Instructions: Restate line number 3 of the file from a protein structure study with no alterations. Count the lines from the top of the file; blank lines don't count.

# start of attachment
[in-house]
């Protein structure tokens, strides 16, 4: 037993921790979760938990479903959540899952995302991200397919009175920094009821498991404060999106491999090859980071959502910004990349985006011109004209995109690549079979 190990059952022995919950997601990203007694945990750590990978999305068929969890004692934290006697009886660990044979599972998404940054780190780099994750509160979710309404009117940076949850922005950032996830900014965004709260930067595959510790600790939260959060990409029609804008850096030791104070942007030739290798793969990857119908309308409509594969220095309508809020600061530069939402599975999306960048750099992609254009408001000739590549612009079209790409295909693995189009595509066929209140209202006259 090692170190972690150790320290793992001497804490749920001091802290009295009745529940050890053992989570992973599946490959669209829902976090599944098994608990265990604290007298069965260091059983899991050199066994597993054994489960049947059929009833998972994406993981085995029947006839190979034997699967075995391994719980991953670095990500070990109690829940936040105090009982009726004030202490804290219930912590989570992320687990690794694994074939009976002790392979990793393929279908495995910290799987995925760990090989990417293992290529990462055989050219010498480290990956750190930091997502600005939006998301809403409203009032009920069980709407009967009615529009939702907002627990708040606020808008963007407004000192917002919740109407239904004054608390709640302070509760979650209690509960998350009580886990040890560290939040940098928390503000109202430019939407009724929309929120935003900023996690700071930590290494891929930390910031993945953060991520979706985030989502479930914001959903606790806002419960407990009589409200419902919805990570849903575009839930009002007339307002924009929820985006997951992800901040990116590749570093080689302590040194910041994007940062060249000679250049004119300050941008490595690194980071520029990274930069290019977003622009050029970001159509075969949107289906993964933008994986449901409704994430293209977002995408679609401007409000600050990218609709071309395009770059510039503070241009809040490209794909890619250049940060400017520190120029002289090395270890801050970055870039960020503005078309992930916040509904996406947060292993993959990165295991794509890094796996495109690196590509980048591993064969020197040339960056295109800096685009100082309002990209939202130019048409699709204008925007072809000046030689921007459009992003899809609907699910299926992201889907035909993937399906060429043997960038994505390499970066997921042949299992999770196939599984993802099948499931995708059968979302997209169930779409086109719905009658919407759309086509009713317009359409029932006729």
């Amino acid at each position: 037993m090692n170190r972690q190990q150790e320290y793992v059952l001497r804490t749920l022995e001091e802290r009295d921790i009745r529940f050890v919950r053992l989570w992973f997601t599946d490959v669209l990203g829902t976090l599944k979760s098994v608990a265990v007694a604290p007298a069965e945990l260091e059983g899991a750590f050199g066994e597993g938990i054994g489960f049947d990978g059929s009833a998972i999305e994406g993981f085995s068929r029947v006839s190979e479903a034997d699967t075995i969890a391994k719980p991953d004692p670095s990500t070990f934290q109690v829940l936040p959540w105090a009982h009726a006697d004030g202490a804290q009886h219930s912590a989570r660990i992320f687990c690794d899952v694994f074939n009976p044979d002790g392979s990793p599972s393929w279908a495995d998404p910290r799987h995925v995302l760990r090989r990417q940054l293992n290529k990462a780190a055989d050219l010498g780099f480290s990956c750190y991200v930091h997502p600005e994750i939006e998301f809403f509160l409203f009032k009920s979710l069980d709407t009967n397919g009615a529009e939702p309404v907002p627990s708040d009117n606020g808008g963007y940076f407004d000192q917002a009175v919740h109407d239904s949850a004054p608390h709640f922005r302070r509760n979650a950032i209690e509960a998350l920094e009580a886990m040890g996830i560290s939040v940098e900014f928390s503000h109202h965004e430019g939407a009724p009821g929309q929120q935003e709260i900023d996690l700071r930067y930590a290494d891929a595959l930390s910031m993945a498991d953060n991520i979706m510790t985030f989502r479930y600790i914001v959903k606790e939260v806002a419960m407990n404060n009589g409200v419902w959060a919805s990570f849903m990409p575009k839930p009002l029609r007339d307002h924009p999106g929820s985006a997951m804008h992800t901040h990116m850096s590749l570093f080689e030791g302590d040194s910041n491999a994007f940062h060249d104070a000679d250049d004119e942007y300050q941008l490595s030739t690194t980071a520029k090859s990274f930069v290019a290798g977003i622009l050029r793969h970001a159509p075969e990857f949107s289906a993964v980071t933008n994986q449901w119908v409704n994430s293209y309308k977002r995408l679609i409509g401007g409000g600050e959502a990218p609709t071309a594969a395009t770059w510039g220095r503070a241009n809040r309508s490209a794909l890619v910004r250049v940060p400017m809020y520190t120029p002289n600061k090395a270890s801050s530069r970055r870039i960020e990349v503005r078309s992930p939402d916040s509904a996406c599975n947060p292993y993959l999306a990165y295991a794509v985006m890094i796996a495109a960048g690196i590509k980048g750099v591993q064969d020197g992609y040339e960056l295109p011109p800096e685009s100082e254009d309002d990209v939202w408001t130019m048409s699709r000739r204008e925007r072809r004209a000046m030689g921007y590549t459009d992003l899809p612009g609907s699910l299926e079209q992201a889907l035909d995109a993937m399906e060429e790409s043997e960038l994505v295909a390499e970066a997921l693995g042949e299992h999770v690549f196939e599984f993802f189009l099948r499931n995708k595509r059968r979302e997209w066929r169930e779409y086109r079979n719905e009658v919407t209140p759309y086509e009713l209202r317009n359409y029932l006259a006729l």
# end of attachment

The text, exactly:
């Amino acid at each position: 037993m090692n170190r972690q190990q150790e320290y793992v059952l001497r804490t749920l022995e001091e802290r009295d921790i009745r529940f050890v919950r053992l989570w992973f997601t599946d490959v669209l990203g829902t976090l599944k979760s098994v608990a265990v007694a604290p007298a069965e945990l260091e059983g899991a750590f050199g066994e597993g938990i054994g489960f049947d990978g059929s009833a998972i999305e994406g993981f085995s068929r029947v006839s190979e479903a034997d699967t075995i969890a391994k719980p991953d004692p670095s990500t070990f934290q109690v829940l936040p959540w105090a009982h009726a006697d004030g202490a804290q009886h219930s912590a989570r660990i992320f687990c690794d899952v694994f074939n009976p044979d002790g392979s990793p599972s393929w279908a495995d998404p910290r799987h995925v995302l760990r090989r990417q940054l293992n290529k990462a780190a055989d050219l010498g780099f480290s990956c750190y991200v930091h997502p600005e994750i939006e998301f809403f509160l409203f009032k009920s979710l069980d709407t009967n397919g009615a529009e939702p309404v907002p627990s708040d009117n606020g808008g963007y940076f407004d000192q917002a009175v919740h109407d239904s949850a004054p608390h709640f922005r302070r509760n979650a950032i209690e509960a998350l920094e009580a886990m040890g996830i560290s939040v940098e900014f928390s503000h109202h965004e430019g939407a009724p009821g929309q929120q935003e709260i900023d996690l700071r930067y930590a290494d891929a595959l930390s910031m993945a498991d953060n991520i979706m510790t985030f989502r479930y600790i914001v959903k606790e939260v806002a419960m407990n404060n009589g409200v419902w959060a919805s990570f849903m990409p575009k839930p009002l029609r007339d307002h924009p999106g929820s985006a997951m804008h992800t901040h990116m850096s590749l570093f080689e030791g302590d040194s910041n491999a994007f940062h060249d104070a000679d250049d004119e942007y300050q941008l490595s030739t690194t980071a520029k090859s990274f930069v290019a290798g977003i622009l050029r793969h970001a159509p075969e990857f949107s289906a993964v980071t933008n994986q449901w119908v409704n994430s293209y309308k977002r995408l679609i409509g401007g409000g600050e959502a990218p609709t071309a594969a395009t770059w510039g220095r503070a241009n809040r309508s490209a794909l890619v910004r250049v940060p400017m809020y520190t120029p002289n600061k090395a270890s801050s530069r970055r870039i960020e990349v503005r078309s992930p939402d916040s509904a996406c599975n947060p292993y993959l999306a990165y295991a794509v985006m890094i796996a495109a960048g690196i590509k980048g750099v591993q064969d020197g992609y040339e960056l295109p011109p800096e685009s100082e254009d309002d990209v939202w408001t130019m048409s699709r000739r204008e925007r072809r004209a000046m030689g921007y590549t459009d992003l899809p612009g609907s699910l299926e079209q992201a889907l035909d995109a993937m399906e060429e790409s043997e960038l994505v295909a390499e970066a997921l693995g042949e299992h999770v690549f196939e599984f993802f189009l099948r499931n995708k595509r059968r979302e997209w066929r169930e779409y086109r079979n719905e009658v919407t209140p759309y086509e009713l209202r317009n359409y029932l006259a006729l």